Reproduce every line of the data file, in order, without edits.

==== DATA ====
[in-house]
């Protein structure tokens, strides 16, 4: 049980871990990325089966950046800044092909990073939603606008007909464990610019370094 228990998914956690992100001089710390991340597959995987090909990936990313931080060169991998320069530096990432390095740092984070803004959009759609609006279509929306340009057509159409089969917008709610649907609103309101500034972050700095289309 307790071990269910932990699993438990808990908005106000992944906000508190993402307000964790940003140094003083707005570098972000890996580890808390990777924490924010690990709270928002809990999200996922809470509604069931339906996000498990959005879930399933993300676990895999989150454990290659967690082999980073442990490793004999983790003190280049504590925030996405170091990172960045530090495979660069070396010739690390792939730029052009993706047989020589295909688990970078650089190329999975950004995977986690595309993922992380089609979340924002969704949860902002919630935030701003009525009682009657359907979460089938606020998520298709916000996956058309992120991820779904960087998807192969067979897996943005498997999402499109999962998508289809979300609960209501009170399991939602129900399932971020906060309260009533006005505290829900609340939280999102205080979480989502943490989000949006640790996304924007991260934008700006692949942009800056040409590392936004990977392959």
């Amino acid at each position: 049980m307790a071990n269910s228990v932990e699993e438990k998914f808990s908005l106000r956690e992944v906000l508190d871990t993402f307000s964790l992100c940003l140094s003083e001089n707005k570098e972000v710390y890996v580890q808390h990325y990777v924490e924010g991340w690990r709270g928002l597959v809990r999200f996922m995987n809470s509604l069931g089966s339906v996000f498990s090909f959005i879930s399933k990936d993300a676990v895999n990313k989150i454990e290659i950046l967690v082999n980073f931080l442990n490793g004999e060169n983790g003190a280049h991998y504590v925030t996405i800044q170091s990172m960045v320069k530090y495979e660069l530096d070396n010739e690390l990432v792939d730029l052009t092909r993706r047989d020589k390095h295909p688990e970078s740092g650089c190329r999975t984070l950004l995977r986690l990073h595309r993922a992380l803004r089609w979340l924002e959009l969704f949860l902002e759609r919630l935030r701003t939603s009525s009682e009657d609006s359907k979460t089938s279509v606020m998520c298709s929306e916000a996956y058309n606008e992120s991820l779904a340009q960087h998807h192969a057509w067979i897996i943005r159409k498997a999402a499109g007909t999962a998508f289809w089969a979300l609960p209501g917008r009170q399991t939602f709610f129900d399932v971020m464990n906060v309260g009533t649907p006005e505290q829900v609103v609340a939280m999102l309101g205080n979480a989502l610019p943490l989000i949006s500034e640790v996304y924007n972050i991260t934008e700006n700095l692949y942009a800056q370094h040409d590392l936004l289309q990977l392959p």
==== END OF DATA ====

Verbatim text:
[in-house]
């Protein structure tokens, strides 16, 4: 049980871990990325089966950046800044092909990073939603606008007909464990610019370094 228990998914956690992100001089710390991340597959995987090909990936990313931080060169991998320069530096990432390095740092984070803004959009759609609006279509929306340009057509159409089969917008709610649907609103309101500034972050700095289309 307790071990269910932990699993438990808990908005106000992944906000508190993402307000964790940003140094003083707005570098972000890996580890808390990777924490924010690990709270928002809990999200996922809470509604069931339906996000498990959005879930399933993300676990895999989150454990290659967690082999980073442990490793004999983790003190280049504590925030996405170091990172960045530090495979660069070396010739690390792939730029052009993706047989020589295909688990970078650089190329999975950004995977986690595309993922992380089609979340924002969704949860902002919630935030701003009525009682009657359907979460089938606020998520298709916000996956058309992120991820779904960087998807192969067979897996943005498997999402499109999962998508289809979300609960209501009170399991939602129900399932971020906060309260009533006005505290829900609340939280999102205080979480989502943490989000949006640790996304924007991260934008700006692949942009800056040409590392936004990977392959």
């Amino acid at each position: 049980m307790a071990n269910s228990v932990e699993e438990k998914f808990s908005l106000r956690e992944v906000l508190d871990t993402f307000s964790l992100c940003l140094s003083e001089n707005k570098e972000v710390y890996v580890q808390h990325y990777v924490e924010g991340w690990r709270g928002l597959v809990r999200f996922m995987n809470s509604l069931g089966s339906v996000f498990s090909f959005i879930s399933k990936d993300a676990v895999n990313k989150i454990e290659i950046l967690v082999n980073f931080l442990n490793g004999e060169n983790g003190a280049h991998y504590v925030t996405i800044q170091s990172m960045v320069k530090y495979e660069l530096d070396n010739e690390l990432v792939d730029l052009t092909r993706r047989d020589k390095h295909p688990e970078s740092g650089c190329r999975t984070l950004l995977r986690l990073h595309r993922a992380l803004r089609w979340l924002e959009l969704f949860l902002e759609r919630l935030r701003t939603s009525s009682e009657d609006s359907k979460t089938s279509v606020m998520c298709s929306e916000a996956y058309n606008e992120s991820l779904a340009q960087h998807h192969a057509w067979i897996i943005r159409k498997a999402a499109g007909t999962a998508f289809w089969a979300l609960p209501g917008r009170q399991t939602f709610f129900d399932v971020m464990n906060v309260g009533t649907p006005e505290q829900v609103v609340a939280m999102l309101g205080n979480a989502l610019p943490l989000i949006s500034e640790v996304y924007n972050i991260t934008e700006n700095l692949y942009a800056q370094h040409d590392l936004l289309q990977l392959p």